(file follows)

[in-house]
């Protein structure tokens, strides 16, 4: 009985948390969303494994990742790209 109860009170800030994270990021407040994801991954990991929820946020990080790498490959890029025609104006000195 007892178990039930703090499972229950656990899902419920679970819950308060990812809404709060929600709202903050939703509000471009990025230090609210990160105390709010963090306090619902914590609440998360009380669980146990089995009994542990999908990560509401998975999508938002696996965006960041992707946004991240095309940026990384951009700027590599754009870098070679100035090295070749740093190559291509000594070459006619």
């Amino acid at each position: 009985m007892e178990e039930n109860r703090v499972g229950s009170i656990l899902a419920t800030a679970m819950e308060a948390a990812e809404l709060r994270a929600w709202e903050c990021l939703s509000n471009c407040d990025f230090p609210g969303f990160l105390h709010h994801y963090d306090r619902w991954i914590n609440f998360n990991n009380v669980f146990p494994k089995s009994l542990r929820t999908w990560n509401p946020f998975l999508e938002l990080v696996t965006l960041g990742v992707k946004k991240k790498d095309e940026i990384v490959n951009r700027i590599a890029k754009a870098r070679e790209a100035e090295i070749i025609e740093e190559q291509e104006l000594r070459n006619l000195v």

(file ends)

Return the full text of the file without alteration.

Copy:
[in-house]
């Protein structure tokens, strides 16, 4: 009985948390969303494994990742790209 109860009170800030994270990021407040994801991954990991929820946020990080790498490959890029025609104006000195 007892178990039930703090499972229950656990899902419920679970819950308060990812809404709060929600709202903050939703509000471009990025230090609210990160105390709010963090306090619902914590609440998360009380669980146990089995009994542990999908990560509401998975999508938002696996965006960041992707946004991240095309940026990384951009700027590599754009870098070679100035090295070749740093190559291509000594070459006619």
């Amino acid at each position: 009985m007892e178990e039930n109860r703090v499972g229950s009170i656990l899902a419920t800030a679970m819950e308060a948390a990812e809404l709060r994270a929600w709202e903050c990021l939703s509000n471009c407040d990025f230090p609210g969303f990160l105390h709010h994801y963090d306090r619902w991954i914590n609440f998360n990991n009380v669980f146990p494994k089995s009994l542990r929820t999908w990560n509401p946020f998975l999508e938002l990080v696996t965006l960041g990742v992707k946004k991240k790498d095309e940026i990384v490959n951009r700027i590599a890029k754009a870098r070679e790209a100035e090295i070749i025609e740093e190559q291509e104006l000594r070459n006619l000195v």